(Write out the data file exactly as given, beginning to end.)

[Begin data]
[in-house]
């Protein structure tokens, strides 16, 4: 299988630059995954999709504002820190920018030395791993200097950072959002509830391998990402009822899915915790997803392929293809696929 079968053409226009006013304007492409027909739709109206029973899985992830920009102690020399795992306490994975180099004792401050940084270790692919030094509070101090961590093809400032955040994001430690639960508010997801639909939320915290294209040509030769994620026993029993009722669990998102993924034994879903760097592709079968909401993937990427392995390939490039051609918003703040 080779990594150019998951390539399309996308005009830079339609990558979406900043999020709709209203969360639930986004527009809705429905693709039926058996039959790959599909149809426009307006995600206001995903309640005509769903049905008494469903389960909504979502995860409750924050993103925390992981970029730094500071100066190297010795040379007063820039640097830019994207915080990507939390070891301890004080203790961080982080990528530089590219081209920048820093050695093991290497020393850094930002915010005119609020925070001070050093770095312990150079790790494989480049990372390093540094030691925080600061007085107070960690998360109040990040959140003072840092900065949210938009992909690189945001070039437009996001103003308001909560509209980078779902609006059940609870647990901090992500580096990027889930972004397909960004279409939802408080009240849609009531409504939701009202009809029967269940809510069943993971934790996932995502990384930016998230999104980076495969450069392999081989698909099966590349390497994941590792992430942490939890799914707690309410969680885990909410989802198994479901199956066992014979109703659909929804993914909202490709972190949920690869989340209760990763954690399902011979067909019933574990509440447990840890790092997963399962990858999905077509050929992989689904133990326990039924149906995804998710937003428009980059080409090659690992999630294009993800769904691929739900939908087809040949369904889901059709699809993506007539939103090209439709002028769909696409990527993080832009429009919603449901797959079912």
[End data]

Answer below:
[in-house]
């Protein structure tokens, strides 16, 4: 299988630059995954999709504002820190920018030395791993200097950072959002509830391998990402009822899915915790997803392929293809696929 079968053409226009006013304007492409027909739709109206029973899985992830920009102690020399795992306490994975180099004792401050940084270790692919030094509070101090961590093809400032955040994001430690639960508010997801639909939320915290294209040509030769994620026993029993009722669990998102993924034994879903760097592709079968909401993937990427392995390939490039051609918003703040 080779990594150019998951390539399309996308005009830079339609990558979406900043999020709709209203969360639930986004527009809705429905693709039926058996039959790959599909149809426009307006995600206001995903309640005509769903049905008494469903389960909504979502995860409750924050993103925390992981970029730094500071100066190297010795040379007063820039640097830019994207915080990507939390070891301890004080203790961080982080990528530089590219081209920048820093050695093991290497020393850094930002915010005119609020925070001070050093770095312990150079790790494989480049990372390093540094030691925080600061007085107070960690998360109040990040959140003072840092900065949210938009992909690189945001070039437009996001103003308001909560509209980078779902609006059940609870647990901090992500580096990027889930972004397909960004279409939802408080009240849609009531409504939701009202009809029967269940809510069943993971934790996932995502990384930016998230999104980076495969450069392999081989698909099966590349390497994941590792992430942490939890799914707690309410969680885990909410989802198994479901199956066992014979109703659909929804993914909202490709972190949920690869989340209760990763954690399902011979067909019933574990509440447990840890790092997963399962990858999905077509050929992989689904133990326990039924149906995804998710937003428009980059080409090659690992999630294009993800769904691929739900939908087809040949369904889901059709699809993506007539939103090209439709002028769909696409990527993080832009429009919603449901797959079912």